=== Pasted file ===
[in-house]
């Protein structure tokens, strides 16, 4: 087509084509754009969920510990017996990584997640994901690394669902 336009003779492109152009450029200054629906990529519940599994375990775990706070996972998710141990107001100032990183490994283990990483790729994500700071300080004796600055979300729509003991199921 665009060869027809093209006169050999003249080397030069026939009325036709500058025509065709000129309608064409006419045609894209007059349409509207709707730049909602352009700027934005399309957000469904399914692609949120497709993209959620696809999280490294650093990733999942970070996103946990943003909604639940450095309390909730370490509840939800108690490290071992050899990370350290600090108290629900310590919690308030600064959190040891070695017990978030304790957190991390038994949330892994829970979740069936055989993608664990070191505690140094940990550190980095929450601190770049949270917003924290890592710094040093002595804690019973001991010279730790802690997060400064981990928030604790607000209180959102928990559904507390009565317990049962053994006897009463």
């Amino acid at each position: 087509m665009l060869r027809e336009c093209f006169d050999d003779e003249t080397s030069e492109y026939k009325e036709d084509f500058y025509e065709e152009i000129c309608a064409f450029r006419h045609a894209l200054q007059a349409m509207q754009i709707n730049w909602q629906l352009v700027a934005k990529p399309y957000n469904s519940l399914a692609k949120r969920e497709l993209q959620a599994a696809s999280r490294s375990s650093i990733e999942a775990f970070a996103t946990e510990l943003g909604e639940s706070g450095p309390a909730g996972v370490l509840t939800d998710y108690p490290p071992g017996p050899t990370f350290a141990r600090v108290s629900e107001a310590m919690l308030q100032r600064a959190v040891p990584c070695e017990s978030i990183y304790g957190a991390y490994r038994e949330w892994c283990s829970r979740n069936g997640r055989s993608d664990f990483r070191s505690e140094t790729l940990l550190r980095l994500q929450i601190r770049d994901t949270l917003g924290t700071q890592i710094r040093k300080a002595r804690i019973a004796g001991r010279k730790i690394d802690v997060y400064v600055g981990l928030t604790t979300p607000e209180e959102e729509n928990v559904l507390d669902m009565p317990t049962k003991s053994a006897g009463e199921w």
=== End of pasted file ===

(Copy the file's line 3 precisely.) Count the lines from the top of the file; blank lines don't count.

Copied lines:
């Amino acid at each position: 087509m665009l060869r027809e336009c093209f006169d050999d003779e003249t080397s030069e492109y026939k009325e036709d084509f500058y025509e065709e152009i000129c309608a064409f450029r006419h045609a894209l200054q007059a349409m509207q754009i709707n730049w909602q629906l352009v700027a934005k990529p399309y957000n469904s519940l399914a692609k949120r969920e497709l993209q959620a599994a696809s999280r490294s375990s650093i990733e999942a775990f970070a996103t946990e510990l943003g909604e639940s706070g450095p309390a909730g996972v370490l509840t939800d998710y108690p490290p071992g017996p050899t990370f350290a141990r600090v108290s629900e107001a310590m919690l308030q100032r600064a959190v040891p990584c070695e017990s978030i990183y304790g957190a991390y490994r038994e949330w892994c283990s829970r979740n069936g997640r055989s993608d664990f990483r070191s505690e140094t790729l940990l550190r980095l994500q929450i601190r770049d994901t949270l917003g924290t700071q890592i710094r040093k300080a002595r804690i019973a004796g001991r010279k730790i690394d802690v997060y400064v600055g981990l928030t604790t979300p607000e209180e959102e729509n928990v559904l507390d669902m009565p317990t049962k003991s053994a006897g009463e199921w």